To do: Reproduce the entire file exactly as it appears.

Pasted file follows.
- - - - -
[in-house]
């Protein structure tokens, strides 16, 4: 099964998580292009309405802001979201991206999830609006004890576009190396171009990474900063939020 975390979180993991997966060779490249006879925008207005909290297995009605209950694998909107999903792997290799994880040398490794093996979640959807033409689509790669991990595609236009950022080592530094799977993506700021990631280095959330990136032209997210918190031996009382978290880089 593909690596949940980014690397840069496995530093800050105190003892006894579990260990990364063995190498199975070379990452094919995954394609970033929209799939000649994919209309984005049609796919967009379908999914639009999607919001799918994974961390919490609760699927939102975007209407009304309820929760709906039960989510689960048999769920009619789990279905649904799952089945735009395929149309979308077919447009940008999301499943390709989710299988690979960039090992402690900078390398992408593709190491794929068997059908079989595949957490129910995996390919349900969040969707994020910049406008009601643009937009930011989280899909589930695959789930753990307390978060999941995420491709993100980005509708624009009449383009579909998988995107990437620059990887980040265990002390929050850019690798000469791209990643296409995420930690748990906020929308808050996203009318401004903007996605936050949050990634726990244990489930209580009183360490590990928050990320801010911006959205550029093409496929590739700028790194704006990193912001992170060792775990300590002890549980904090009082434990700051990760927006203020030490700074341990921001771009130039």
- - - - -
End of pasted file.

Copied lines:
[in-house]
């Protein structure tokens, strides 16, 4: 099964998580292009309405802001979201991206999830609006004890576009190396171009990474900063939020 975390979180993991997966060779490249006879925008207005909290297995009605209950694998909107999903792997290799994880040398490794093996979640959807033409689509790669991990595609236009950022080592530094799977993506700021990631280095959330990136032209997210918190031996009382978290880089 593909690596949940980014690397840069496995530093800050105190003892006894579990260990990364063995190498199975070379990452094919995954394609970033929209799939000649994919209309984005049609796919967009379908999914639009999607919001799918994974961390919490609760699927939102975007209407009304309820929760709906039960989510689960048999769920009619789990279905649904799952089945735009395929149309979308077919447009940008999301499943390709989710299988690979960039090992402690900078390398992408593709190491794929068997059908079989595949957490129910995996390919349900969040969707994020910049406008009601643009937009930011989280899909589930695959789930753990307390978060999941995420491709993100980005509708624009009449383009579909998988995107990437620059990887980040265990002390929050850019690798000469791209990643296409995420930690748990906020929308808050996203009318401004903007996605936050949050990634726990244990489930209580009183360490590990928050990320801010911006959205550029093409496929590739700028790194704006990193912001992170060792775990300590002890549980904090009082434990700051990760927006203020030490700074341990921001771009130039």